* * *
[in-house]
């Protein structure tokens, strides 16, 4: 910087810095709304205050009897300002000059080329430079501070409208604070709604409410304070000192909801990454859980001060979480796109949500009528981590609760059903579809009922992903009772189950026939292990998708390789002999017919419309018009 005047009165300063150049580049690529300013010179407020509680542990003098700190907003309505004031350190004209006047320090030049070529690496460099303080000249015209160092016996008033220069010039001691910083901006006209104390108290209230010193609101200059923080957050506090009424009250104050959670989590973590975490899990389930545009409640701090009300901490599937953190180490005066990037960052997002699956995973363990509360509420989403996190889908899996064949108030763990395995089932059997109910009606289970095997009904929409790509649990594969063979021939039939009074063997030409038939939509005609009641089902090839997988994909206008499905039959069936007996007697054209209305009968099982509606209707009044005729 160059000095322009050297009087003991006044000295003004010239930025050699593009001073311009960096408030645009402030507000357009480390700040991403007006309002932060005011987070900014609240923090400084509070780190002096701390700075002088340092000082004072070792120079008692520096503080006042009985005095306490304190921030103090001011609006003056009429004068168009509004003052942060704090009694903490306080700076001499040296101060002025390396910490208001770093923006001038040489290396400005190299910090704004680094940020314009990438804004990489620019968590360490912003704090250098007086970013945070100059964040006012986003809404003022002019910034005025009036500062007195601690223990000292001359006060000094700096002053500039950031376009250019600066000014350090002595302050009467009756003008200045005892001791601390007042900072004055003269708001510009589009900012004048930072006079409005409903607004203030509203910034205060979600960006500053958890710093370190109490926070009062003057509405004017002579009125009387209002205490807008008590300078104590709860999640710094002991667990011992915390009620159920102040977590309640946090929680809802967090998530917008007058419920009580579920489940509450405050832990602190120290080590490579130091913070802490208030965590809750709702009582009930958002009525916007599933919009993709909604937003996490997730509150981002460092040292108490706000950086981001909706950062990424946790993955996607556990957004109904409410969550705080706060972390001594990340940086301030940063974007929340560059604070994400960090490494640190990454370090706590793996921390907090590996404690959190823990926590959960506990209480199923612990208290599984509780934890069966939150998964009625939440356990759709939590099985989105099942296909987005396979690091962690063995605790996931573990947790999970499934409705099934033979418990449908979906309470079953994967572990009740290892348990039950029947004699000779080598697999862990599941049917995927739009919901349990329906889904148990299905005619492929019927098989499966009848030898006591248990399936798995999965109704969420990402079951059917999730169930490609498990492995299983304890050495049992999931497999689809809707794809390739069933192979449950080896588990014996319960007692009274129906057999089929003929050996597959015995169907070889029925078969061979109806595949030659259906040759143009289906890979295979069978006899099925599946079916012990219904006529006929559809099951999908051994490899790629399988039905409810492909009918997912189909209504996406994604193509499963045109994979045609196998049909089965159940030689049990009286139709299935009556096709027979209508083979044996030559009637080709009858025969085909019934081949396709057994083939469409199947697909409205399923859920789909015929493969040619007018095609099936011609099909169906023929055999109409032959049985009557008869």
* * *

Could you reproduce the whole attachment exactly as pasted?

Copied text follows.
[in-house]
């Protein structure tokens, strides 16, 4: 910087810095709304205050009897300002000059080329430079501070409208604070709604409410304070000192909801990454859980001060979480796109949500009528981590609760059903579809009922992903009772189950026939292990998708390789002999017919419309018009 005047009165300063150049580049690529300013010179407020509680542990003098700190907003309505004031350190004209006047320090030049070529690496460099303080000249015209160092016996008033220069010039001691910083901006006209104390108290209230010193609101200059923080957050506090009424009250104050959670989590973590975490899990389930545009409640701090009300901490599937953190180490005066990037960052997002699956995973363990509360509420989403996190889908899996064949108030763990395995089932059997109910009606289970095997009904929409790509649990594969063979021939039939009074063997030409038939939509005609009641089902090839997988994909206008499905039959069936007996007697054209209305009968099982509606209707009044005729 160059000095322009050297009087003991006044000295003004010239930025050699593009001073311009960096408030645009402030507000357009480390700040991403007006309002932060005011987070900014609240923090400084509070780190002096701390700075002088340092000082004072070792120079008692520096503080006042009985005095306490304190921030103090001011609006003056009429004068168009509004003052942060704090009694903490306080700076001499040296101060002025390396910490208001770093923006001038040489290396400005190299910090704004680094940020314009990438804004990489620019968590360490912003704090250098007086970013945070100059964040006012986003809404003022002019910034005025009036500062007195601690223990000292001359006060000094700096002053500039950031376009250019600066000014350090002595302050009467009756003008200045005892001791601390007042900072004055003269708001510009589009900012004048930072006079409005409903607004203030509203910034205060979600960006500053958890710093370190109490926070009062003057509405004017002579009125009387209002205490807008008590300078104590709860999640710094002991667990011992915390009620159920102040977590309640946090929680809802967090998530917008007058419920009580579920489940509450405050832990602190120290080590490579130091913070802490208030965590809750709702009582009930958002009525916007599933919009993709909604937003996490997730509150981002460092040292108490706000950086981001909706950062990424946790993955996607556990957004109904409410969550705080706060972390001594990340940086301030940063974007929340560059604070994400960090490494640190990454370090706590793996921390907090590996404690959190823990926590959960506990209480199923612990208290599984509780934890069966939150998964009625939440356990759709939590099985989105099942296909987005396979690091962690063995605790996931573990947790999970499934409705099934033979418990449908979906309470079953994967572990009740290892348990039950029947004699000779080598697999862990599941049917995927739009919901349990329906889904148990299905005619492929019927098989499966009848030898006591248990399936798995999965109704969420990402079951059917999730169930490609498990492995299983304890050495049992999931497999689809809707794809390739069933192979449950080896588990014996319960007692009274129906057999089929003929050996597959015995169907070889029925078969061979109806595949030659259906040759143009289906890979295979069978006899099925599946079916012990219904006529006929559809099951999908051994490899790629399988039905409810492909009918997912189909209504996406994604193509499963045109994979045609196998049909089965159940030689049990009286139709299935009556096709027979209508083979044996030559009637080709009858025969085909019934081949396709057994083939469409199947697909409205399923859920789909015929493969040619007018095609099936011609099909169906023929055999109409032959049985009557008869």